As America’s light grows ever dimmer, the specter of the Cambodian dead rises as a reminder to the everyday American to take heed. History doesn’t repeat itself exactly but it can expand in the same direction. And thats what is happening today in the USA. Our gov’t has been infiltrated by Marxists. They view the US as an impediment against their quest for world domination- under the guise of social justice and equality. The US as it was formed by by our founding fathers must be destroyed and reinvented. Thats means millions must die. I know that sounds far fetched but it isn’t. Marxist do not view humans as divine as Christianity does. Humans are on the same level as animals, and to be more precise – herd animals. I’m not making that up- Lenin said it. So to annihilate tens of millions is of no consequence to the Marxists because humans are expendable.

Just as the Jihadis are permanently at war with the West so too are the Marxists. And like the Jihadis, the Marxists never give up. They believe that only they can give direction to humanity and create a utopia where all men can live without borders.

Their utopia is an illusion. It is unattainable but that doesn’t deter the Marxist.
So the US lost the war. But how the war was lost? The war was lost NOT because of poor military strategy but because of leftist interference- from the universities to the halls of Congress. It was those Marxist influences that caused the US to back down and then back out of a war it was dominating. When the Viet Cong invaded and Saigon fell, it was leftist radicals who forced the US government to stay away despite desperate pleas from South Vietnam. Sadly, the US gov’t yielded.
So, the cries of PEACE were just an illusion of betrayal directed a people who fell for it- hook, line and sinker. The left didnt want peace because that would have meant that South Vietnam would have prevailed and that could not have been allowed. The truth is the left wanted the US to have “peace with honor” to provide the Viet Cong with an opportunity to invade and conquer the South. This was not to regions fighting a civil war. This was Marxist conquest and the American left were the cheer leaders.
Cambodia was next. Vietnam fell and Pol Pot saw an opportunity. Teachers, and doctors and other professionals were executed as enemies of the state. A government was installed based on Pol Pot’s knowledge of Marxism that he learned from his university days in France. Marxists don’t believe in private property so people were forced out of their homes and leave behind their valuables. Those deemed strong enough to survive were marched off into the jungles to work in ‘reeducation camps” later known as the “killing fields.” Most historians agree that at least 2 million were slaughtered. Millions who escaped suffered irreparable psychological damage. Yet, there was hardly a peep of protest from the left. They knew what was happening but they would never consider protesting against a brother. The Left wants communism to prevail. They want a NWO. They want all of humanity to be equal in poverty (except them, of course) If millions had to be sacrificed in places like the Killing fields of Cambodia then so be it.
Everyday, our government grows stronger which puts each and every American in jeopardy. When a government becomes stronger, it becomes corrupt. When the power leaves the people and local government, the federal government becomes more centralized and more removed from the people. The more removed the government becomes the more paranoid it becomes and therefore more intrusive. The more intrusive a government becomes, the more dictatorial it becomes. When a government becomes dictatorial it dictates to you what to do, how to think and how to behave or else. This is the rule of Marxism. You no longer have an individual identity. You belong to the state and if you go against the state you will be disposed off like the people in Cambodia were not so long ago. It may sound far fetched but its not. To the Marxist, killing a human is like killing a horse or a dog, without remorse or regret.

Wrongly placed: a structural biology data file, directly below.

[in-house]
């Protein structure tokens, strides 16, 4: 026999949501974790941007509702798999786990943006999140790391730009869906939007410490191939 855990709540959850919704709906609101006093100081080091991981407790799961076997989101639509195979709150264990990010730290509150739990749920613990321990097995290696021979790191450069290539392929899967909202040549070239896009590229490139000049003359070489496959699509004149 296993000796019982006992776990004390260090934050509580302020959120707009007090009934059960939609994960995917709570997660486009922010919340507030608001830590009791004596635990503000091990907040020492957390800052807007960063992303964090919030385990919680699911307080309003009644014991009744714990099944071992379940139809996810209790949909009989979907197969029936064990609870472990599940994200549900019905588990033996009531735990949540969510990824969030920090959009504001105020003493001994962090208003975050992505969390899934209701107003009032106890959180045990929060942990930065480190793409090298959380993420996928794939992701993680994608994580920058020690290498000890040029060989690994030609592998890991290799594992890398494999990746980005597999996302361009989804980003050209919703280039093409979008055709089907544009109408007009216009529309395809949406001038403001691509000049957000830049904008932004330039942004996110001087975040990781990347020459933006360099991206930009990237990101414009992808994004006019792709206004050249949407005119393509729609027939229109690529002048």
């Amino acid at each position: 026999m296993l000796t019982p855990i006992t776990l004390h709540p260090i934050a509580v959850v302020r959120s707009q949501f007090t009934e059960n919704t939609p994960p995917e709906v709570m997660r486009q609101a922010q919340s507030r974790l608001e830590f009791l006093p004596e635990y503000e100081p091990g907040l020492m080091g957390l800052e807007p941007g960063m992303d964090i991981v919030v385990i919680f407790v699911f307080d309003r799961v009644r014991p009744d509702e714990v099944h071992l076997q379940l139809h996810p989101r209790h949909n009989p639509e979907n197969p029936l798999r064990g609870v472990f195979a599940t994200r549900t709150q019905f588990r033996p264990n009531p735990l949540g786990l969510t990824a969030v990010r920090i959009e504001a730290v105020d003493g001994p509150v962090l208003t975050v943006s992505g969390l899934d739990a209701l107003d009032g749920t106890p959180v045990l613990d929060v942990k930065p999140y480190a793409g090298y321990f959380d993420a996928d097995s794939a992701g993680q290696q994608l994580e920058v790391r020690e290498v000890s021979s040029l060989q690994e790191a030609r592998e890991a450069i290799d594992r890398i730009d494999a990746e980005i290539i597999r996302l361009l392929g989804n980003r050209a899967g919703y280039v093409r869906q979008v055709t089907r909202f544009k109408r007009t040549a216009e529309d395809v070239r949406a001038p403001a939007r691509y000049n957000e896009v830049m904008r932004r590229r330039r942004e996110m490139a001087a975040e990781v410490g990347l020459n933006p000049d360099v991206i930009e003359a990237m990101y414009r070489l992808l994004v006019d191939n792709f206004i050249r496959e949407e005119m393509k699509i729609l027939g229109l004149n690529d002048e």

The killing fields may be on our horizon. Our borders are wide open. The Middle class is struggling under the burdens of heavy taxes. Our core faith is being demonized. Free speech is being constrained. Racism applies only to a certain race. More dumbing down in our public schools as Common core is forced down our throats. Children are in more danger than they ever were despite all the rules and regulations and gun free zones. Our economy is headed for collapse due to the increasing pressures of entitlements. Islam is growing in leaps and bounds thanks to government leaders who view the US as the source of all that is wrong in the world.
The only thing that stops the Marxists in power from doing what they want to do is America’s constitution and our core faith. Both must be removed because Marxism can’t reign supreme if the constitution and Christianity hold sway over the people.
Marxists like Muslims are very patient. They have all the time in the world to wait for the right moment to pounce, and that moment is very near at hand. Unfortunately for the Marxists, they don’t have enough power yet. They just cant out and out destroy the constitution, but they can slowly eat away at it while they use propaganda to mock and ridicule it as a piece of paper that is racist and insignificant. For now, they have to relie on deception as they continue to increase their control in government from the local to the fed eral levels; their strength being derived in part from citizen inaction and ignorance. As the state becomes more powerful, it makes no effort to hide its disdain for those who oppose its agenda. Endless rules and regulations are being used to erode our constitutional rights. We have a president who has contempt for our civil rights and rule of law. The DHS has a power over American citizens that would have been tolerated 40 years ago. FEMA camps are being created. They may one day be our re education camps and if history teaches us anything, they could turn out to be our Killing fields.